Moshe Dayan

Moshe Dayan

(1915-1981)

One of the true military geniuses of the 20th century, Moshe Dayan was born in Daganyah A, the first Jewish collaborative settlement in Palestine (modern-day Israel). At the age of 14, he joined the Haganah, the Jewish militia that operated in British-admin¬ istered Palestine. During the Palestine- Arab Revolt of 1936 to 1939, Dayan led special night squadrons to protect British military installations and Jewish settlements.

The Haganah went underground in 1939 after British policy appeared to favor Arab control of Palestine. Dayan was caught by the British and sen¬ tenced to a five-year prison term, but was released in 1941. He then joined British and Free French troops in their campaign to liberate Syria and Lebanon from the control of Vichy France, which had joined the Nazis in 1940. Dayan lost his right eye in this conflict; he soon took to wearing the large, black eye patch that became his person¬ al trademark.

When the Israeli war for independence began in 1948, Dayan commanded a battal¬ ion on the Syrian front. By the end of the war in 1949, he had risen to command of the Jerusalem front, thereby gaining an intimate knowledge of the vital geographic points of the new Jewish state.

Dayan received military training in Britain after the war. He returned to Israel and became chief of the general staff in 1953. He was supreme commander of the Israeli Defense Forces during the 1956 war against Egypt, and fought in the Sinai Desert. By this time, the Israelis had gained an edge over the Arabs in both skill and weaponry. Dayan’s vic¬ tory in the war confirmed Israel’s position as a new military power.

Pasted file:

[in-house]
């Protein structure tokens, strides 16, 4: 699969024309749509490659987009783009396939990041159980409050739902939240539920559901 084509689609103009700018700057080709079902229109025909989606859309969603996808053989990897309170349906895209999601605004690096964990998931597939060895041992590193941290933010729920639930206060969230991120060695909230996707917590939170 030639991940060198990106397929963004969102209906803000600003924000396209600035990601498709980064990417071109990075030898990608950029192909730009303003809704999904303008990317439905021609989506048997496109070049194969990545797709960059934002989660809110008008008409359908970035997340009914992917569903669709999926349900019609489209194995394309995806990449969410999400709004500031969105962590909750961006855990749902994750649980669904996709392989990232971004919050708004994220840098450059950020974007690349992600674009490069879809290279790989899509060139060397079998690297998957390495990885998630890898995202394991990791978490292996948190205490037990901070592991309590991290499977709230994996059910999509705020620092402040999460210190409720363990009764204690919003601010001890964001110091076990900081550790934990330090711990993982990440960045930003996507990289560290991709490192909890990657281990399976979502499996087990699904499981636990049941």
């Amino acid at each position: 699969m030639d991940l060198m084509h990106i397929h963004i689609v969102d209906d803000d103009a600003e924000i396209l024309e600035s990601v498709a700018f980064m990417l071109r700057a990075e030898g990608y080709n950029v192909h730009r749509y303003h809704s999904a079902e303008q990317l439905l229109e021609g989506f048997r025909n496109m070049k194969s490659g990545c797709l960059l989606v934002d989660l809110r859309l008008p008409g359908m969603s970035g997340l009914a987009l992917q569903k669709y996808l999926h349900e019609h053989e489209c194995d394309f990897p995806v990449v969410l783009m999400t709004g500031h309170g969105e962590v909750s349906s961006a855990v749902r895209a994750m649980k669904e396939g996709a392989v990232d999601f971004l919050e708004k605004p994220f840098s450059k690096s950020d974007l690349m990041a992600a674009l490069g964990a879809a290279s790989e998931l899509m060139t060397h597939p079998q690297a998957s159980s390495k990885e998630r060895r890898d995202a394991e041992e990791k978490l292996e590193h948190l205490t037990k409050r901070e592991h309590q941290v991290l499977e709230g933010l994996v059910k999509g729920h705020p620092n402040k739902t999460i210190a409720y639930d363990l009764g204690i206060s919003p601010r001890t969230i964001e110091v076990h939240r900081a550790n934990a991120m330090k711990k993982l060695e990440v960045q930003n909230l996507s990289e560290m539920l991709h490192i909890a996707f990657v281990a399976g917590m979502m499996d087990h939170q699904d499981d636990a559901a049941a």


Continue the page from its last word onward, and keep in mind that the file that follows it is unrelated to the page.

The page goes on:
Dayan left the army in 1958 and studied politics before he won a seat in the Knesset, Israel’s parliament. A member of the Labor Party, he served as minister of agriculture (1959—1964). When the Israeli government organized a united coalition cabinet just prior to war in 1967, he was made minister of defense.

The Six Day War in June 1967 vindicated everything Dayan had worked toward for more than 30 years. The Israeli air force destroyed Arab planes on the ground; Israeli soldiers seized the Golan Heights, liberated Jerusalem, and captured the Sinai peninsula. The stunning victory was attributed to Israeli preparedness, which in no small measure was due to Dayan’s vigilance and forethought.

Dayan was replaced as defense minister in 1974. He suffered criticism over Israel’s lack of preparedness for the Yom Kippur War in 1973. He returned to politics to serve as foeign minister (1977-1979), an exciting time during which Israeli and Egyptian leaders laid the basis for peace between their two countries.